Riffing on SAI's post on eMarketer's analysis of how much ad money blogs actually get. One of the commenters pointed out a strength of blogs -- that they're optimized for search, and are a powerful publishing software. Here's my take:
Blogs are optimized not only for search, but also for all kinds of other exchange, import, export, sharing, "clouds" and so on: tagging, comment sharing across blogs, integration with all kinds of feed readers and bookmarking systems, easy feeds through RSS and the like, import into Widgets, trackbacks and pings that tell folks when you've linked to them, integration with Twitter and other third party apps, including some yet to be built.
Not to mention posting of all forms of media, easily, by a single individual -- video, audio, podcast, Flash (if the file's been built), images, graphics, etc. etc. And the individual needs next to no HTML experience on many of the platforms.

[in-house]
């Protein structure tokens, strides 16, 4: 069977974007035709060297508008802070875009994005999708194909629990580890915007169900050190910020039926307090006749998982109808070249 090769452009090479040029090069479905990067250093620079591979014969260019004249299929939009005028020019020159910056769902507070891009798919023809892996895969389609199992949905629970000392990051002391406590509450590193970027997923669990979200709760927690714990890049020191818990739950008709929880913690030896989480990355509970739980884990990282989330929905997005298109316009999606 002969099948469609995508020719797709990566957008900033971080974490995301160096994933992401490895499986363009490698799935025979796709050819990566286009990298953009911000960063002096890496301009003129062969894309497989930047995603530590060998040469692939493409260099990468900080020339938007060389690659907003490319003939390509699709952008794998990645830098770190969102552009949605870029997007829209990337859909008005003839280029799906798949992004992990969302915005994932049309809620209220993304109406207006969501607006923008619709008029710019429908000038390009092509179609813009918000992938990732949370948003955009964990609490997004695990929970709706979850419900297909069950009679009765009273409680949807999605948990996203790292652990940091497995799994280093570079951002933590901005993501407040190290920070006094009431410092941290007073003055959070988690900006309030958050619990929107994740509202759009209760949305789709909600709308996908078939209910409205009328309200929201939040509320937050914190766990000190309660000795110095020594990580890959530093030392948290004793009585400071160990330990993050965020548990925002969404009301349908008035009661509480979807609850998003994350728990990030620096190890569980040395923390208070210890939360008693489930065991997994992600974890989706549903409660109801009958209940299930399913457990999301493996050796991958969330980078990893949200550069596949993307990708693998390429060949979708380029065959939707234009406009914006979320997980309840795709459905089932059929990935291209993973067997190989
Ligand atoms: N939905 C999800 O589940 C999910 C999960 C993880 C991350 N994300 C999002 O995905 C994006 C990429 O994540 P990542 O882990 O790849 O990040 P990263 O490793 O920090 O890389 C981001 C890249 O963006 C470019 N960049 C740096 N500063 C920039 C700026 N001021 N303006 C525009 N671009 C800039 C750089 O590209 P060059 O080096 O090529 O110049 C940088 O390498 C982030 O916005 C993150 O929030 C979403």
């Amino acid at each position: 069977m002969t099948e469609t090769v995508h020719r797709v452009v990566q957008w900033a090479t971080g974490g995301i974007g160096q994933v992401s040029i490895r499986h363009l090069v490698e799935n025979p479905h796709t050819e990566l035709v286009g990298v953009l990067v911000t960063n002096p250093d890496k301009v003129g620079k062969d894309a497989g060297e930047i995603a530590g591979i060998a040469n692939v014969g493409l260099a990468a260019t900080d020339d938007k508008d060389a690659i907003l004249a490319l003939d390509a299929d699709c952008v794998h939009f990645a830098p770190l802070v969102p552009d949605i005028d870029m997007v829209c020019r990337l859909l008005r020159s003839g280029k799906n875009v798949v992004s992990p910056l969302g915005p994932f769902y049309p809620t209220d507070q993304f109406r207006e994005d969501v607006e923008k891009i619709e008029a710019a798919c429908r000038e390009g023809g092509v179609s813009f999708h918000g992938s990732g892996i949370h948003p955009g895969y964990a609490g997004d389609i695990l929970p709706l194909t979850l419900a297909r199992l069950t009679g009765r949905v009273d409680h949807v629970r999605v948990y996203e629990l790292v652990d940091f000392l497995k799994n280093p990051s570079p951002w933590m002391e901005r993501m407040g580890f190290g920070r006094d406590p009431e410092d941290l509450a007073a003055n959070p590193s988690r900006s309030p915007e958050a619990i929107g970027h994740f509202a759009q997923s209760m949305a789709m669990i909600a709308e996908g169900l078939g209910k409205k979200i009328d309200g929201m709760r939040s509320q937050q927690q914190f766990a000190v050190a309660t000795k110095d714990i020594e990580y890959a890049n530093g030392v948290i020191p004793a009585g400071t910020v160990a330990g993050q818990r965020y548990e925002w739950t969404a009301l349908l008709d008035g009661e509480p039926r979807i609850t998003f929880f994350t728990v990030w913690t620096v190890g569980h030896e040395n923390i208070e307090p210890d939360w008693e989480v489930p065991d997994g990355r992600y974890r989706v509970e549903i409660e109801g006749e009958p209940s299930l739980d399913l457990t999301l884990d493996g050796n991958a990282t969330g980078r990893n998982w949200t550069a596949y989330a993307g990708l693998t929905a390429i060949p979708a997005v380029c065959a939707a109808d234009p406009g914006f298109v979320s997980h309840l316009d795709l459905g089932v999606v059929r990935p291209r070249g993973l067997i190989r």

They allow for easy categorization and tagging, are optimized for flexible templates with CSS that allows changes throughout at a whim, with -- depending on the platform -- easy integration with email blasts and ads and on and on.
Blogs are a CMS, a publishing system, yes, but I would argue a publishing system that by their interactive and flexible and easy sharing and cross postin are much more likely to create what I'll call a three-dimensional network of media and information than other systems. They can be one-to-many, many to one, many to many, machine to many and many other permutations and combinations.
Yes, regular old Web sites can be build to do all the things I've said above. But one person with a minimal amount of coding expertise can do everything I've specified above. Not true for other kinds of sites I'm aware of.